At 103, Le’Etter Bryant is the oldest resident at the Heritage Woods assisted living facility, 2800 W. Fulton St., in East Garfield Park. One recent afternoon, she drove in a power wheelchair down the hall to a reception area festooned with Tiffany Blue decorations and awaiting five generations of relatives who would gather to celebrate her birthday.

Holding the door open for Bryant as she rolled inside, this reporter was brusquely shooed away.

“Go ahead, I got it,” she insisted, the door nearly closing in on her approach.

When a niece showed up who was supposed to do her hair before the birthday party, Bryant jokingly reminded the room, “She was supposed to come cut my hair and she didn’t do it,” before she directed her niece back to her residence for a quick touch-up.

For someone who was born before Woodrow Wilson was inaugurated president, Bryant is strikingly here, present, alert to the world of Barack Obama and Michael Jackson impersonators, one of whom, Bryant’s favorite, was scheduled to perform later on at the party.

Bryant was born Jan. 15, 1913 in rural Arkansas. Her father, Joseph Allen, was a preacher. When she was two years old, her mother died and Bryant was sent to live with her aunt. Her father would later have more children through another marriage.

Bryant said she lived on a farm until she was five or six years old, when her family moved to the small town of Holly Grove in Monroe County.

The year of her birth, “J.A. Walls erected a steam engine [in Holly Grove] just outside the city limits,” according to an online history of the town. But work in Holly Grove, other than as a field hand or factory worker, was still not easy to find.

When asked when she left Arkansas for Chicago, Bryant didn’t hesitate. The year was 1932, she said. She was married and she came to the city seeking a better life. Her husband was a bricklayer who, for work, would travel the country to places like Seattle, Alaska and Las Vegas.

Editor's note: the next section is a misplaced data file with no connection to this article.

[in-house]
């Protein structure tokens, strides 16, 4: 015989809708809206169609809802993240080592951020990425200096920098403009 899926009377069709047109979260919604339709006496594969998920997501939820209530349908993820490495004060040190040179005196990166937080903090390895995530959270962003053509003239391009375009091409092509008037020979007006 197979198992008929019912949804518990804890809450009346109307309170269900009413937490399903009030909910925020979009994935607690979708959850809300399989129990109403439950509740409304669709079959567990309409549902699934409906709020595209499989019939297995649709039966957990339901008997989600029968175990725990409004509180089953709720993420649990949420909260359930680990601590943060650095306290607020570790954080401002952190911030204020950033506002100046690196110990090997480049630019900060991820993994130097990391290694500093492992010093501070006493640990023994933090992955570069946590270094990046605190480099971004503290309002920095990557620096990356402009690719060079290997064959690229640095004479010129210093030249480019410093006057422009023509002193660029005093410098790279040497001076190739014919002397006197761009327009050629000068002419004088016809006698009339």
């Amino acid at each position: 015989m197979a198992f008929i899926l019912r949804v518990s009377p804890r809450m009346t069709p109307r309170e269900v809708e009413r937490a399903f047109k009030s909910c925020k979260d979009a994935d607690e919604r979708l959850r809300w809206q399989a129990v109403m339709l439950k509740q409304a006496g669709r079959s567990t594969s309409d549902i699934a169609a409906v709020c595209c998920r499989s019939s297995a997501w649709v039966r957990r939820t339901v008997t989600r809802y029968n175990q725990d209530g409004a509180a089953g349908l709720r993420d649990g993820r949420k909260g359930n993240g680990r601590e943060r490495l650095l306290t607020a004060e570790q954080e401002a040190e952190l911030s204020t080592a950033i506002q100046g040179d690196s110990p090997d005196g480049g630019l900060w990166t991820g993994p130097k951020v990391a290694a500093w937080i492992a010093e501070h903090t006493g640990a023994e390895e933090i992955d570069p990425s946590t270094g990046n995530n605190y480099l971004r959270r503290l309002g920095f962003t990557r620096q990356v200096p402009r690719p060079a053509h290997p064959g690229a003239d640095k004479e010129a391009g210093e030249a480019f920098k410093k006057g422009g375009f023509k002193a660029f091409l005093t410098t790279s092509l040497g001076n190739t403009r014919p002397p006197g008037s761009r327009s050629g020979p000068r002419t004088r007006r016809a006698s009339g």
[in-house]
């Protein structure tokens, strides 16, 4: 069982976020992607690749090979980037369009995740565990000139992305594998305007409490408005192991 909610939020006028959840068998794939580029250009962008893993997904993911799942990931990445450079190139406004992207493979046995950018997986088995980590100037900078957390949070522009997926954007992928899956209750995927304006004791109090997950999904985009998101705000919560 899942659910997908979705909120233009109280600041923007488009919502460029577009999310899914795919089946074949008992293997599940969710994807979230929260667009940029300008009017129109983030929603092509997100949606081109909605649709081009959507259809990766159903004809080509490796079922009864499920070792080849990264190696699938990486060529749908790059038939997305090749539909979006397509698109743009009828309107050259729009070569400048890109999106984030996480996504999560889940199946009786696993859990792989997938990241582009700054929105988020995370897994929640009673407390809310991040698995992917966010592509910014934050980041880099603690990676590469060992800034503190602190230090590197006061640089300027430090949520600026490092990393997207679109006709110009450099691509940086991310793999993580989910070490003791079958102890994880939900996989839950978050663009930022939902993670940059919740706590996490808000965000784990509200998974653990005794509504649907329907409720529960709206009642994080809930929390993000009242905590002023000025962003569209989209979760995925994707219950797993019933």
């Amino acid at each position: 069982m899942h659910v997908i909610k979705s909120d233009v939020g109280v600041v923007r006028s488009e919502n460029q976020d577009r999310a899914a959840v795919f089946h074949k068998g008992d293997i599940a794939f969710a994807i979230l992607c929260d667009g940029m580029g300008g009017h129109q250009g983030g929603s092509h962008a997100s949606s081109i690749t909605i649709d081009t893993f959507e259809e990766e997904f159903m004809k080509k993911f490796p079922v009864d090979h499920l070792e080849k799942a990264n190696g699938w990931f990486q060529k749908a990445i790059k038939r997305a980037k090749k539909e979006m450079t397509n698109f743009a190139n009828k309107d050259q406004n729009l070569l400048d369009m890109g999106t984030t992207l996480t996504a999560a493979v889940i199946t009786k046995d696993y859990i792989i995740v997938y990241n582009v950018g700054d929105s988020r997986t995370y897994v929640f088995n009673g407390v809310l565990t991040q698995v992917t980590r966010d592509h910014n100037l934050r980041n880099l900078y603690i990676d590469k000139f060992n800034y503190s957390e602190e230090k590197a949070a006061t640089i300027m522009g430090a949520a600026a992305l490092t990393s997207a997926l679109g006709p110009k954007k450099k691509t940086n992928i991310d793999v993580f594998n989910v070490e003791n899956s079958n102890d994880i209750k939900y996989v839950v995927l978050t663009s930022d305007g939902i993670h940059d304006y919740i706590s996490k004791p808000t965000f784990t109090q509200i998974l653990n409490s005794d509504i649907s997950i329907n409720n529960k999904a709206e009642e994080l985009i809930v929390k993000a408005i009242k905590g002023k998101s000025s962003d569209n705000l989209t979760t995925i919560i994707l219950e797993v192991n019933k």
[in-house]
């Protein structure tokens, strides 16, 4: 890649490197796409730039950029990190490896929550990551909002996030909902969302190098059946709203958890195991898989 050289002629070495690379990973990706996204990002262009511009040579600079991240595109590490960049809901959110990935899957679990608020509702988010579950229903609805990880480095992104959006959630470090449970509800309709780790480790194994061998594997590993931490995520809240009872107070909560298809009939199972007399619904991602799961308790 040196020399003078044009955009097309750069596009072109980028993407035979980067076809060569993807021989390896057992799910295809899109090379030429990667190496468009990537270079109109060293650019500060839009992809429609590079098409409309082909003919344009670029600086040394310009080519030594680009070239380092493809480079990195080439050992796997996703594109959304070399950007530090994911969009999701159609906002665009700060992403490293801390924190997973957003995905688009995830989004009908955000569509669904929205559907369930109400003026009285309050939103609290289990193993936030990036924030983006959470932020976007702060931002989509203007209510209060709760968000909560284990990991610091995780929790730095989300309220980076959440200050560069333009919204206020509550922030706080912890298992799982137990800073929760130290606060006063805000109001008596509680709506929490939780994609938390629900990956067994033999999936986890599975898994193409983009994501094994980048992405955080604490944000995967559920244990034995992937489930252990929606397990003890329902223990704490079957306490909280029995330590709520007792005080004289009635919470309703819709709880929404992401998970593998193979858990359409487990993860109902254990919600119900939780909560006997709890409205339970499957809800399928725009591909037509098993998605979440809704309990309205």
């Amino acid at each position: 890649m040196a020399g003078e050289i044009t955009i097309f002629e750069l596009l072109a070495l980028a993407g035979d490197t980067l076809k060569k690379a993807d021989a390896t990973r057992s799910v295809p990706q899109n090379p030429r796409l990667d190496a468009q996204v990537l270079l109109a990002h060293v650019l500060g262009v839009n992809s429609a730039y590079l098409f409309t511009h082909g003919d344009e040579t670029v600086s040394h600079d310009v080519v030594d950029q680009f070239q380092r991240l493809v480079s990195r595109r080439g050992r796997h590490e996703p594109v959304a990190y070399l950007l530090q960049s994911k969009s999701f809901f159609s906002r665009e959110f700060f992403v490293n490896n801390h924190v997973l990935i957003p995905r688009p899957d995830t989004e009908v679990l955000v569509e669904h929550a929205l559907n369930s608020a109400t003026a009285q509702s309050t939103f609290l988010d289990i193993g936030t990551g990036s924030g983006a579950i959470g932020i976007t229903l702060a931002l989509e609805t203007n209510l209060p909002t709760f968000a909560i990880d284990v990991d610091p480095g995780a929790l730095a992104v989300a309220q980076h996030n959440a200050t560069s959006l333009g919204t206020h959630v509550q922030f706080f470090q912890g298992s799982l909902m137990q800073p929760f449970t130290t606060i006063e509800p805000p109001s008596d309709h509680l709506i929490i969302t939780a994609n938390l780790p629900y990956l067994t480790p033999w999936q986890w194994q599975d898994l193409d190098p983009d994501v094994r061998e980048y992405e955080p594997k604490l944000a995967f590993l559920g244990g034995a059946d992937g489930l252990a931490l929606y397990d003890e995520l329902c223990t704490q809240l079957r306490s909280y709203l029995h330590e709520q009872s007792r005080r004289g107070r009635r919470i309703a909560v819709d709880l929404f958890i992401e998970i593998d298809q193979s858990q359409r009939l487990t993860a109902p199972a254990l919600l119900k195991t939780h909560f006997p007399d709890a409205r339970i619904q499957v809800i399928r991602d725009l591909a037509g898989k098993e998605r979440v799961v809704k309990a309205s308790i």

She and her husband had no children of their own; rather Bryant would help raise her sister’s ten children.

“She would come and visit and she’d stay with us periodically,” said Dorothy Richardson, one of Bryant’s nieces.

In 1957, Bryant’s sister took ill, so she traveled to be by her side and to help with the children.

“By the time she left to go back to where she was living, she had a one-month-old baby — me,” Richardson wrote in a handwritten letter she prepared for the woman she considers her second mother and who she simply calls, “Mama.”

Just as her aunt adopted her in 1913, Bryant would adopt her niece as her own. At the time, she was in her early 40s. She and her husband would eventually divorce when Richardson was still a baby.

“I know I wouldn’t have taken a baby at that age,” Richardson said, laughing.

“She didn’t have a choice,” said Bryant’s brother, Leroy Allen, 73. “She had actually been asking God for many years and he finally gave her what she was asking for.”

Bryant worked as a waitress for several years before saving enough money to open her own restaurant on the South Side. She called it Lee’s Soul Food and for roughly six years, the place would employ many of Bryant’s nieces and nephews.

“She employed us all,” said her nephew Joseph Lewis, 55. “Everybody worked in that restaurant.”

When asked how her mother, a waitress, got the money to start her own restaurant, Richardson shrugged. It was a mystery and still is.

“I don’t know. She made it happen,” she said. 

In her letter, Richardson writes that Bryant “is a very strong woman. I always thought we were rich when I was little. I didn’t understand that a waitress didn’t make that much money, but we had everything and she still was able to help [others] along the way.”

Another mystery is just how, exactly, Bryant’s lived this long. She’s had her share of health problems, including a heart attack many years ago, but she’s still rolling.

So how did you do it, Bryant was asked directly?

“I’m still trying to figure that out myself,” she said, before laughing quietly and wheeling herself to a table of honor that offered an unfettered view of Michael Jackson’s clone and, at one point during the day, a room of her relatives and friends doing the twist. 

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